THE PHOTOGRAPHIC HISTORICAL SOCIETY OF CANADA
Zeiss Projektion Eyepiece c1925
Review by Robert Carter
This unusual little gadget is a projection eyepiece. It is used in place of the regular eyepiece on a microscope when you want to attach a camera to snap pictures of little beasties and other tiny items. I spotted it at John Bock's table tucked in with a bunch of over-sized eyepieces for stereo microscopes. This particular eyepiece was made by Zeiss in the 1920s or 30s at Jena. It measures 2¼ inches high by about an inch in diameter.
You may wonder how a piece from a microscope would show up at camera show. But, almost all camera collectors eventually come across unusual optical gadgets often made by a familiar company. And with good reason. From the earliest days of photography there has been a close tie with microscopes. Many microscope makers manufactured cameras and photographic lenses, most notably Bausch & Lomb, Leitz, Ross, Watson and Zeiss (Ev Roseborough is in the process of writing an article on this very subject for the Photographic Canadiana).
And microscopes are used to make photographs too. This is called photo-micrography -- photographs taken at greater than life-size scale using a camera attached to a microscope. Many special devices have been invented over the years to help photographers make the best photo-micrographic images. The common biology/medical microscope uses both an objective lens and an eyepiece. this arrangement is designed for viewing by eye--curvature of field is compensated for by slow adjustment of the fine focus as one views the object placed beneath the objective. When you decide to photograph the viewed image, any such curvature of field may result in a blurring of the outer parts of the image. The risk of this happening is increased by the need to fiddle with the tube length or eyepiece position to bring the image in focus on the film.
To alleviate this problem, Zeiss and other makers of the day designed a special projection eyepiece. Unlike the Huyghens eyepieces used for visual observations, which have a single element field lens and eye lens with no means of adjustment, the projection eyepiece has a three element eye lens and a single element field lens plus a means to adjust the distance between the two lenses.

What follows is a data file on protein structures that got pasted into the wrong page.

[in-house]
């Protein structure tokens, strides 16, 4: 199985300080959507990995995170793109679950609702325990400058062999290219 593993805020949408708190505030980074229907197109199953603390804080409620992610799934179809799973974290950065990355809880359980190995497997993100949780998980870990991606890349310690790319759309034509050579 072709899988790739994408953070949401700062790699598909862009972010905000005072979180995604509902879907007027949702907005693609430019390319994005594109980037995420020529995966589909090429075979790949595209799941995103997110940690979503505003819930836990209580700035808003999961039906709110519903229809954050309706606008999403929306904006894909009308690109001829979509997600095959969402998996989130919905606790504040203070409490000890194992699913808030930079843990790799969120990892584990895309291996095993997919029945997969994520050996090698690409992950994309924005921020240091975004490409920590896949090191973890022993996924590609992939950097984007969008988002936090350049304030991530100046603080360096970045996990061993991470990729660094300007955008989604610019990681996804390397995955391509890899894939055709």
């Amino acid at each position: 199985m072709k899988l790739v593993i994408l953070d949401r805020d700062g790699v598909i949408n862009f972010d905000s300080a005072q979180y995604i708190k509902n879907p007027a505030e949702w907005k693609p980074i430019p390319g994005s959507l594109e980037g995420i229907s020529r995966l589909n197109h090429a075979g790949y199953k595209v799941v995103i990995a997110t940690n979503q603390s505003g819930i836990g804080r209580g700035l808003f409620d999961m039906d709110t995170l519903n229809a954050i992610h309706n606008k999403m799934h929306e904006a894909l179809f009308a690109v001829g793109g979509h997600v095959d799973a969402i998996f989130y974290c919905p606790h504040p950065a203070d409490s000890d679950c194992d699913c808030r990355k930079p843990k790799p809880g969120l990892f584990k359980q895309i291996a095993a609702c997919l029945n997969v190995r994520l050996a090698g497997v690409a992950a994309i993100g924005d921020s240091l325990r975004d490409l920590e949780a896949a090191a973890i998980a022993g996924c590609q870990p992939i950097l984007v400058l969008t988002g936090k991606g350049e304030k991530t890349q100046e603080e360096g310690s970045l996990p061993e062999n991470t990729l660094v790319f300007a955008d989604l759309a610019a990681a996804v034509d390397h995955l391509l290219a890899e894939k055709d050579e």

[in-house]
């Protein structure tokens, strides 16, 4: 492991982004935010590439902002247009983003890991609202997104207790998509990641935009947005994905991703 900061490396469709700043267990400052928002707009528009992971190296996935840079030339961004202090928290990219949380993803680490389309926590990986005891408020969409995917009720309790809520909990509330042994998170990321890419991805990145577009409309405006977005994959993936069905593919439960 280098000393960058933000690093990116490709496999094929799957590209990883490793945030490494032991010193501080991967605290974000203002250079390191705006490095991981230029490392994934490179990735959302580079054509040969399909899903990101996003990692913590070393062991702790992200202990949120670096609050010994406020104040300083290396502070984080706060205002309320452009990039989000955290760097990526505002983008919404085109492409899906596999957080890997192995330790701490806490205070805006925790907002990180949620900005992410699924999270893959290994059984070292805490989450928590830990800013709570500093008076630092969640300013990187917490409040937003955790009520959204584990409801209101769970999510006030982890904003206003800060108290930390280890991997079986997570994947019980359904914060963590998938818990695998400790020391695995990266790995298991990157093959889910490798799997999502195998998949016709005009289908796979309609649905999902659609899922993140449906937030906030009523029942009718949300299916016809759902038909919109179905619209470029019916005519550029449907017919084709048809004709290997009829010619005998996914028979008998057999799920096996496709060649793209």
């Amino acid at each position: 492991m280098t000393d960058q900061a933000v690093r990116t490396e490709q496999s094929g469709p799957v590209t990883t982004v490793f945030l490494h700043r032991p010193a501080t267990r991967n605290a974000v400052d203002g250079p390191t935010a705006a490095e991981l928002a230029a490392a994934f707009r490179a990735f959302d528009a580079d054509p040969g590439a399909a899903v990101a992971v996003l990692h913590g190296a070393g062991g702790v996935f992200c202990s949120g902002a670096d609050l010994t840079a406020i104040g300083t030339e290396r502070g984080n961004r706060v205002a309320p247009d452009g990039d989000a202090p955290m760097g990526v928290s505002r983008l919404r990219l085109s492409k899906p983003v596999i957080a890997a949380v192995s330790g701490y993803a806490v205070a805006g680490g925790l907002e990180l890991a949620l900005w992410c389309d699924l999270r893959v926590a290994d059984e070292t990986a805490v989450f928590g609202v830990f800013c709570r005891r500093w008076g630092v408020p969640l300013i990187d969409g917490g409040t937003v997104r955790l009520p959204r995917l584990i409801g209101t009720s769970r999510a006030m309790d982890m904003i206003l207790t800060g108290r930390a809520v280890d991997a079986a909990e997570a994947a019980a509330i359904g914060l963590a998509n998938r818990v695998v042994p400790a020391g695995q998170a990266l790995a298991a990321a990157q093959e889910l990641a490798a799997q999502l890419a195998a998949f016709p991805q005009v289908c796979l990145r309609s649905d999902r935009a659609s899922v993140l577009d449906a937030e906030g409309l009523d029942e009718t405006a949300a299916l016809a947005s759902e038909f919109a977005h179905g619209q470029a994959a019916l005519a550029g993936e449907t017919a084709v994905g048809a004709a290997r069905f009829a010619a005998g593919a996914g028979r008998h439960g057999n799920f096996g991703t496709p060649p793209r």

The projection eyepiece is set to zero and the microscope is then adjusted for the desired image. The distance between the two lenses in the projection eyepiece can now be changed to keep the eyepiece diaphram (and image) in sharp focus at the camera's film plane over a wide range of camera extensions. A scale on the eyepiece serves as a reference for quick set up to previously used camera extensions. The magnification power of projection eyepiece is generally lower (2x or 4x) than the Huyghens (usually 10x). The difference in over all magnification is easily made up photographically.
The eyepiece I picked up at the show is marked Projektion 4--a four power magnification when used on the continental style microscopes with the 160mm tube length. The top lens is enclosed in a milled black enamel housing which is rotated to adjust the inter-lens distance. The scale and tubes appear to be nickel-plated brass.
The side of the tube is signed Carl Zeiss Jena in the style of lettering and condenser outline used in the 1930s. Below the signature is engraved Nr. 4050* which may be a catalogue number or more likely a serial number. My 1934 catalogue MIKRO 1e doesn't cover projection eyepieces.
In addition to photo-micrography, projection eyepieces are also used to project an image onto paper for hand sketching --or on to a more distance screen or wall for viewing by a number of people at once.
Modern flat-field eyepieces carefully matched to the objectives eliminated the need for these special eyepieces.
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